A while back I found myself needing a wired Ethernet connection in my garage. I didn’t want to spend a lot of money on the project, but I knew it would some work.
The problem is the garage is on one end of my long ranch-style house while my cable modem and wireless router are located in my office near the other end of the house.
After a bit of reflection, this is the solution that I came up with:
First, I measured the distance between the office and the garage and allowed for a few extra feet on either end for the drops. After all was said and done I discovered that a 100 ft Ethernet cable would be just long enough to complete the run with a little extra length on the ends for good measure.
After the cable arrived I drilled a small hole on the corner of the ceiling in both the garage and my office and ran the cable through the attic.
I plugged the cable end that was dangling from the ceiling in my office into an unused LAN port on the router, then plugged the other end into my laptop out in the garage.
Everything worked great with no apparent loss in transmission speed even though the cable was 100 feet long. I was pleased to say the least.
Realizing that there would be times when it would be handy to have an extra wired Ethernet port or two out in the garage, I decided to order an inexpensive Ethernet switch.
I found several models on Amazon ranging in price from around $20 to around $50, but before I could decide on one I noticed a neat little Trendnet 5 port Ethernet switch (#ad) that was listed at only $9.99!
This little jewel caught my attention so I scrolled down to read the reviews and saw that there were over 1,300 of them. And the vast majority of those reviews were glowing. In fact, this little $10 switch was rated at 4.5 stars out of 5!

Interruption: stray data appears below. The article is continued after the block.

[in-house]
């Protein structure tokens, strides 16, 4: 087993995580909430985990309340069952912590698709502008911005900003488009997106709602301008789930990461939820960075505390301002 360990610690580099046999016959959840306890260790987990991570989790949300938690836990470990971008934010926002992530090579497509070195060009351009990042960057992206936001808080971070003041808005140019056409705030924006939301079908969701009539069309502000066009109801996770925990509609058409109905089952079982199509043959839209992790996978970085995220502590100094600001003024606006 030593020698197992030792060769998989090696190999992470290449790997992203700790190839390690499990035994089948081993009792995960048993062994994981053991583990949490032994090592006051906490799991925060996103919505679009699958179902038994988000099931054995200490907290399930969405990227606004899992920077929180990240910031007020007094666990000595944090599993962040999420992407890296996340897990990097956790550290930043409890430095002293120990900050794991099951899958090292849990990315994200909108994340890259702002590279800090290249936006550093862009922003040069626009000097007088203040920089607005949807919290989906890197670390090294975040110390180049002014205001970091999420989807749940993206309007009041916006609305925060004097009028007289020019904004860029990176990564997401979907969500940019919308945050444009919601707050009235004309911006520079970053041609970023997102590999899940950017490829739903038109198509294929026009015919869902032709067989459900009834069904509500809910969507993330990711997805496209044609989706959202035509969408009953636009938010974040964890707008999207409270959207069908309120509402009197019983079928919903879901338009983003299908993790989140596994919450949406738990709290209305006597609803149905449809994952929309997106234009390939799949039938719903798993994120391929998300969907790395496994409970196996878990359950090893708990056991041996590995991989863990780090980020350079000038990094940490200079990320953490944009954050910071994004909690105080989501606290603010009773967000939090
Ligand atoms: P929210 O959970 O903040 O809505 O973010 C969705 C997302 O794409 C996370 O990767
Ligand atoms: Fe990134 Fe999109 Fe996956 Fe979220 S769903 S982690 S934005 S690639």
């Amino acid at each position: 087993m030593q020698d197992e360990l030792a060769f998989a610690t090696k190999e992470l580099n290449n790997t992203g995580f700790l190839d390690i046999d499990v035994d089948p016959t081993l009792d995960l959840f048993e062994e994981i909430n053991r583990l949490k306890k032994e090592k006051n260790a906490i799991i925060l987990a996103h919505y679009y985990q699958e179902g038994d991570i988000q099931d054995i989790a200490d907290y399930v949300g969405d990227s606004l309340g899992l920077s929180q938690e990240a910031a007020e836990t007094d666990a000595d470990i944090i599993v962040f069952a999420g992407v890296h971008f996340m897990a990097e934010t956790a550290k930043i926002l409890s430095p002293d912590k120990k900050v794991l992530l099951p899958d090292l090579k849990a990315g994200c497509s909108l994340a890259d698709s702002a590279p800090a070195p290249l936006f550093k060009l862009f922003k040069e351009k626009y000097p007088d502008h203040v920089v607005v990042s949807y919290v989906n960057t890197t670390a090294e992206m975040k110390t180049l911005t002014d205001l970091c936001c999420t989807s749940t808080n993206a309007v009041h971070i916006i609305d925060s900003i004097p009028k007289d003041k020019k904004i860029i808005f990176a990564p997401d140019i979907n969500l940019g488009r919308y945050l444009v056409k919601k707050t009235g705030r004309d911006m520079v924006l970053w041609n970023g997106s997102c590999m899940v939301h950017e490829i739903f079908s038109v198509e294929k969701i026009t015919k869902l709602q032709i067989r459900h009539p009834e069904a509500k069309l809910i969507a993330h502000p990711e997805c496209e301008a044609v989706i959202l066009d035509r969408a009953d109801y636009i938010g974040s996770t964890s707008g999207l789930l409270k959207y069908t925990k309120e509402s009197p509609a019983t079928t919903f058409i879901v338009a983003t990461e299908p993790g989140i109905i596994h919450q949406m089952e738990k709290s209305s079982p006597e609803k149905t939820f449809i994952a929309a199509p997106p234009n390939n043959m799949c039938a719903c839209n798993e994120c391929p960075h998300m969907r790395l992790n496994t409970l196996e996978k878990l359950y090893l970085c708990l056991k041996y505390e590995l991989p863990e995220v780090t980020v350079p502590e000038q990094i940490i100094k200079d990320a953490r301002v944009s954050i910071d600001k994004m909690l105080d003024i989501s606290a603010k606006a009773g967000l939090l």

Long story short, I ordered the Trendnet switch (also with free 2-day shipping thanks to Amazon Prime).
When it arrived I plugged the garage end of the 100 ft Ethernet cable into one of the LAN ports, then used a couple of short Cat 6E patch cables to connect a couple of PCs.
They both connected to the Internet lickity-split, and the transmission speed appeared to be just as fast as it is with the machines that are plugged directly into the router.
So there you have it. For a grand total of $21.49 I was able to extend my wired Ethernet network into my distant garage, and now I can connect up to four wired devices in there at once.
After using this cable/switch combination for a while now, I can wholeheartedly recommend them to anyone needing one or more wired Ethernet connections in a part of the house that’s a good distance from the router.
As an aside, I could have used a second wireless router configured as an access point instead of the switch to add Wi-Fi connectivity to the garage as well, but the wireless signal from the existing router is quite usable in the garage.
All I really needed were a couple of wired Ethernet ports, and the little Trendnet switch mentioned above fit the bill just perfectly.
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Notes: The prices on Amazon change frequently so the prices listed in this post might not be accurate by the time you read this.
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